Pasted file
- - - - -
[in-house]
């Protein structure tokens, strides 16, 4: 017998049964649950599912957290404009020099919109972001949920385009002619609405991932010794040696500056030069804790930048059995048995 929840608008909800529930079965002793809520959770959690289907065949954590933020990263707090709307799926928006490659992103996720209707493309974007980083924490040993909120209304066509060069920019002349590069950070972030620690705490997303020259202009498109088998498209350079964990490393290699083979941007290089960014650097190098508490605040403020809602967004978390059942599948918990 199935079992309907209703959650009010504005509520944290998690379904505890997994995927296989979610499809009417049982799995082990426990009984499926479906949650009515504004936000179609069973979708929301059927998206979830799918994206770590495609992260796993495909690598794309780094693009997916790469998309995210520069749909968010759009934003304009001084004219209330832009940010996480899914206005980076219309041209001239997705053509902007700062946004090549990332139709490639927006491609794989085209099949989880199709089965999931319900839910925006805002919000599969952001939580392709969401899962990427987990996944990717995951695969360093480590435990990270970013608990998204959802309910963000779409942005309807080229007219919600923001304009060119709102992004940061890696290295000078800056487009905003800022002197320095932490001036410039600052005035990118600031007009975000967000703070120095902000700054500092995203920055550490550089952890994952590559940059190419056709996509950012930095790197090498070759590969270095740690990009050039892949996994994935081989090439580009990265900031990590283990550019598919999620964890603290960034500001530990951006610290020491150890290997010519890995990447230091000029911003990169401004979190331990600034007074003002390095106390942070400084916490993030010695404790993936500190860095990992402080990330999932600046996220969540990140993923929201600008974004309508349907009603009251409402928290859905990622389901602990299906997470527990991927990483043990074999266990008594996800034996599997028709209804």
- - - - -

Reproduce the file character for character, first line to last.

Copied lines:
[in-house]
């Protein structure tokens, strides 16, 4: 017998049964649950599912957290404009020099919109972001949920385009002619609405991932010794040696500056030069804790930048059995048995 929840608008909800529930079965002793809520959770959690289907065949954590933020990263707090709307799926928006490659992103996720209707493309974007980083924490040993909120209304066509060069920019002349590069950070972030620690705490997303020259202009498109088998498209350079964990490393290699083979941007290089960014650097190098508490605040403020809602967004978390059942599948918990 199935079992309907209703959650009010504005509520944290998690379904505890997994995927296989979610499809009417049982799995082990426990009984499926479906949650009515504004936000179609069973979708929301059927998206979830799918994206770590495609992260796993495909690598794309780094693009997916790469998309995210520069749909968010759009934003304009001084004219209330832009940010996480899914206005980076219309041209001239997705053509902007700062946004090549990332139709490639927006491609794989085209099949989880199709089965999931319900839910925006805002919000599969952001939580392709969401899962990427987990996944990717995951695969360093480590435990990270970013608990998204959802309910963000779409942005309807080229007219919600923001304009060119709102992004940061890696290295000078800056487009905003800022002197320095932490001036410039600052005035990118600031007009975000967000703070120095902000700054500092995203920055550490550089952890994952590559940059190419056709996509950012930095790197090498070759590969270095740690990009050039892949996994994935081989090439580009990265900031990590283990550019598919999620964890603290960034500001530990951006610290020491150890290997010519890995990447230091000029911003990169401004979190331990600034007074003002390095106390942070400084916490993030010695404790993936500190860095990992402080990330999932600046996220969540990140993923929201600008974004309508349907009603009251409402928290859905990622389901602990299906997470527990991927990483043990074999266990008594996800034996599997028709209804």